only included a short time point (28 days), it mimicked the findings suggestive of Suzuki
Grade I Moyamoya, which is not characterized by lenticulostriate and/or pial
neovascularization and collateral formation. Further studies with extended time points and functional
outcome measurements are necessary and planned to characterize the model and severity of
the condition in order to understand how the model can mirror the progression of the
In addition, there are other limitations to our study. While patients do present with
unilateral pathologies, bilateral ICA coil application may accelerate the model, or change
the dynamics of pathology development. Given that the syndrome can and often is bilateral,
this will be important to perform in future studies. Examination of female mice may also
provide further insight into disease progression as females have a higher incidence of MMS as
previously mentioned. While Di I is a reliable method to label the vasculature, it is possible
that the Di I was not able to penetrate all vessels of the brain (mainly watershed region) due to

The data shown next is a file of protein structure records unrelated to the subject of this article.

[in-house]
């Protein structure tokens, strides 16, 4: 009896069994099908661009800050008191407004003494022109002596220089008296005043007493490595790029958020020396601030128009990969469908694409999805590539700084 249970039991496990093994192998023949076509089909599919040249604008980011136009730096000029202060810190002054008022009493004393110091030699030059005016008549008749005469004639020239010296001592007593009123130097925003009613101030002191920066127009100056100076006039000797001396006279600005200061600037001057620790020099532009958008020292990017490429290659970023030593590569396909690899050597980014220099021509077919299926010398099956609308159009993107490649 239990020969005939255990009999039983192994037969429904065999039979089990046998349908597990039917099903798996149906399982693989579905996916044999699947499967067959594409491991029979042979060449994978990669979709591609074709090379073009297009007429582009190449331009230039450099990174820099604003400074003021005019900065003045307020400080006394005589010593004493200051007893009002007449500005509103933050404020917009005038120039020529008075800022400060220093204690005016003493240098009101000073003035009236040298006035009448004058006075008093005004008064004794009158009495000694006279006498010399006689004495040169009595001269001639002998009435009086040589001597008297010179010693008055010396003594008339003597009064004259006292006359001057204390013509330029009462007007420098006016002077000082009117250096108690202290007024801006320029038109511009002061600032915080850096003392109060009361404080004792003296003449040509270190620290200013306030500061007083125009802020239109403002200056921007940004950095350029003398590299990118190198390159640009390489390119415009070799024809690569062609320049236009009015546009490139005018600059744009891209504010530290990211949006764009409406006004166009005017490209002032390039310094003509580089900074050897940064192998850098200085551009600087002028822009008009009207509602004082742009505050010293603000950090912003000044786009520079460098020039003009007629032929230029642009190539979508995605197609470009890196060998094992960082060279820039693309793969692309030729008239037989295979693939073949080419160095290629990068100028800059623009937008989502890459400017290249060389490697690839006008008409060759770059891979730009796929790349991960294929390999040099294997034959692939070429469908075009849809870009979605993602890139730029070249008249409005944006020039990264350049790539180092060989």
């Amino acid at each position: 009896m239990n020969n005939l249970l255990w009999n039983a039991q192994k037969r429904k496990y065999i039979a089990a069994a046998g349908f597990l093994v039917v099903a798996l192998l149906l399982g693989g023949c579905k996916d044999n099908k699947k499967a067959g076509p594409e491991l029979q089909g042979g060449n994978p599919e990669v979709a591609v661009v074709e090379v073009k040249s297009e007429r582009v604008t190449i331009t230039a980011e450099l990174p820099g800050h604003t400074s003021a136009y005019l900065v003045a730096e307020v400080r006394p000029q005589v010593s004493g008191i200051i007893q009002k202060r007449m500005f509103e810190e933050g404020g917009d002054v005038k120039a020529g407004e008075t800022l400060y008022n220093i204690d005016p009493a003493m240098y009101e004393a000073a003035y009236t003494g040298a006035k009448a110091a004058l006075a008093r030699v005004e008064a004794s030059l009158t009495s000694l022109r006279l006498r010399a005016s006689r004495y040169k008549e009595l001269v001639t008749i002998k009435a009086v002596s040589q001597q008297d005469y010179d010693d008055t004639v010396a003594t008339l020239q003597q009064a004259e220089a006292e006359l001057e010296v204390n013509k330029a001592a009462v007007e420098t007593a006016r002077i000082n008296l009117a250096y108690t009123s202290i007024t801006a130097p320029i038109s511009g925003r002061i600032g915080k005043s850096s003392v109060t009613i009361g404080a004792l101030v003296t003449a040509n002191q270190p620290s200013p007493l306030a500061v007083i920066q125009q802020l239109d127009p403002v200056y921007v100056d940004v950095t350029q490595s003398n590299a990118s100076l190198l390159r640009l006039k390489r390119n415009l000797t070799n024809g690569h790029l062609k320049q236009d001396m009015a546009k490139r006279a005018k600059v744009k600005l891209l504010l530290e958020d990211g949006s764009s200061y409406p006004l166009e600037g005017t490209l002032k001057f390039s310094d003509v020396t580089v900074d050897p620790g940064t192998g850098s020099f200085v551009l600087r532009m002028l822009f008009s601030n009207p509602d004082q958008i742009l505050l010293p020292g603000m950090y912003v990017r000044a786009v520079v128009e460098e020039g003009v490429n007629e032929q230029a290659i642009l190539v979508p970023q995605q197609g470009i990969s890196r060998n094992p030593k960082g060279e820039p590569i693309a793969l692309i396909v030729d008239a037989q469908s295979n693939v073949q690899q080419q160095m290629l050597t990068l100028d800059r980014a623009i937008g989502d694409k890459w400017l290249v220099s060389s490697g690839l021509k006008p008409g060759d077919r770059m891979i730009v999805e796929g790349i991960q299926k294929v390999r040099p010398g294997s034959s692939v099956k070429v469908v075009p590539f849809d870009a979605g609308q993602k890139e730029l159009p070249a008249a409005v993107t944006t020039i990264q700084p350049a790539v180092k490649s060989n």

stenosis/occlusion or differences in perfusion pressure from one vessel to another. Further
studies utilizing multiple techniques (such as MRA) to evaluate the cerebral vasculature are
needed to further characterize this model. Additionally, it will be necessary to evaluate the
intraluminal changes in the cervical and intracranial carotid artery at long intervals in order
to understand the inflammatory changes of the model compared to known features in
clinical moyamoya. Furthermore, MMS is idiopathic but predominantly presents with
comorbidities, specifically autoimmune diseases (e.g. Lupus, Rheumatoid Arthritis). To further
understand MMS and better mimic the clinical condition, micro-coils should be placed on a
transgenic mouse that expresses an autoimmune disease typically associated with MMS. By